Top positive review
Beautiful but savage –4-1/2 stars
Reviewed in the United States on February 27, 2020
I loved this book as a kid, and I can remember reading it repeatedly when I was about twelve. Revisiting it as an adult decades later, I appreciated it more, but this time I also wrestled with it—the only reason I didn’t give it 5 stars. The writing is beautiful and Buck is a great character, but the brutality in the story can be hard to take.
Buck is a big domesticated dog who’s stolen from his owner and sold as a sled dog during the Alaskan gold rush. He’s toughened by the harshness of the humans around him, the arduous work of being on a sled team, and most of all by the dogs who are now his peers. He quickly learns to fight back for self-preservation; he eventually learns to kill for dominance. This is the part of the story I remembered clearly.
Oddly, what I didn’t remember was his one bonding relationship with a human. (Until I re-read the novel, I thought the John Thornton character was created for the movies.) Reading as an adult, this part of the story resonated with me much more. Buck is torn between his fierce love for Thornton and the instincts awakened by his experiences in the wild. He even has ancestral memories about life with a primitive man, which I loved. By the end, Buck answers the call of the wild and becomes the legendary leader of a wolf pack, feared and revered by canines and humans alike.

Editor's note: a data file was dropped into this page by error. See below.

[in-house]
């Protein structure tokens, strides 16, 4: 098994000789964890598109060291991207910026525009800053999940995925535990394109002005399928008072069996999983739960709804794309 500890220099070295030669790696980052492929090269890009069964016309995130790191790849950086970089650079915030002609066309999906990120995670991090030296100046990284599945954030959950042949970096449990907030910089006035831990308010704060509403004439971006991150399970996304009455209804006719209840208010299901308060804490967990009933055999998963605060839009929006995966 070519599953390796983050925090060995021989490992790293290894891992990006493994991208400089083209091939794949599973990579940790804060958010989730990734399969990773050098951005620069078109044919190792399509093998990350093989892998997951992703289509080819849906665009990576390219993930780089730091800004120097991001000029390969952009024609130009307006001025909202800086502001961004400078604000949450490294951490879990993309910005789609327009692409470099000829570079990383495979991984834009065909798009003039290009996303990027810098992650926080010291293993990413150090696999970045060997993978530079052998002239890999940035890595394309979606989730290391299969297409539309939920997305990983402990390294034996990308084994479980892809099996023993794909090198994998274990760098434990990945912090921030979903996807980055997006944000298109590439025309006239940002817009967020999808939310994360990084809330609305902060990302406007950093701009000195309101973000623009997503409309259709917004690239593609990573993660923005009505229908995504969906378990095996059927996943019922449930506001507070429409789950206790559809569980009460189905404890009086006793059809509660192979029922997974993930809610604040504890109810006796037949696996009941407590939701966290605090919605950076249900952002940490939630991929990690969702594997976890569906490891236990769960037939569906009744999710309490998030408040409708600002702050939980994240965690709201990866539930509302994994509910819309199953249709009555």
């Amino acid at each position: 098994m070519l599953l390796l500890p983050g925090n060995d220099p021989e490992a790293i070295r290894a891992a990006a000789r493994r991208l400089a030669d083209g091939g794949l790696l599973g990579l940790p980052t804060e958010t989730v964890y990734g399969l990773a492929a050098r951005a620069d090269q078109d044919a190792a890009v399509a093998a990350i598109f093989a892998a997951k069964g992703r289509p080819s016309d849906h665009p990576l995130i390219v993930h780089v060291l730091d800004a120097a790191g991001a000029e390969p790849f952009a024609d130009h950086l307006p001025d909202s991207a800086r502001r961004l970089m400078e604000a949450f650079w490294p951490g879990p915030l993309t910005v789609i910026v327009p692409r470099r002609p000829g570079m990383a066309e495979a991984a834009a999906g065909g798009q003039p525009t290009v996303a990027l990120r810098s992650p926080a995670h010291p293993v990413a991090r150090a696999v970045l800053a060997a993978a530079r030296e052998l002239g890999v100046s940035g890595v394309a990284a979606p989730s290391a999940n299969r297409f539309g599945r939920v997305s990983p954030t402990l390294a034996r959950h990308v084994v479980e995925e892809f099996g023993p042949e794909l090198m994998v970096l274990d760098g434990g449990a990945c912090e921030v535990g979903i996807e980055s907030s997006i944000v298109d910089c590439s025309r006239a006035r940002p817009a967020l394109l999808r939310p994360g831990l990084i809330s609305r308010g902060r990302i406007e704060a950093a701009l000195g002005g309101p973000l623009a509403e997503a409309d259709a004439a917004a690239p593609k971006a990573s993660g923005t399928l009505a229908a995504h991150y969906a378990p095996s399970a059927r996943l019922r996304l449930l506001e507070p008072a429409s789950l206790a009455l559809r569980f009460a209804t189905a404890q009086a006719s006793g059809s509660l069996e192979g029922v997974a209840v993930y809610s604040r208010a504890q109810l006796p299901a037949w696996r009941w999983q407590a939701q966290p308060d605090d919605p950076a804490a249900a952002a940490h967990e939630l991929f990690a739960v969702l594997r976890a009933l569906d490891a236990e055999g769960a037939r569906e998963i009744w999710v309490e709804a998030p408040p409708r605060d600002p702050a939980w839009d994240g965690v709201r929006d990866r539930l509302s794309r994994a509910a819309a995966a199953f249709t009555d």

The book has a mythic, almost poetic, feel, and it probably deserves five stars for succeeding at what it sets out to do. But I had trouble with the way violence and cruelty is shown as a rite of passage—arguably, it’s even glorified. That part of my “take” may just be me, or it may be the fact that the book was written in a different time from a different perspective. But “The Call of the Wild” is a classic for a reason, and I’m glad I rediscovered it.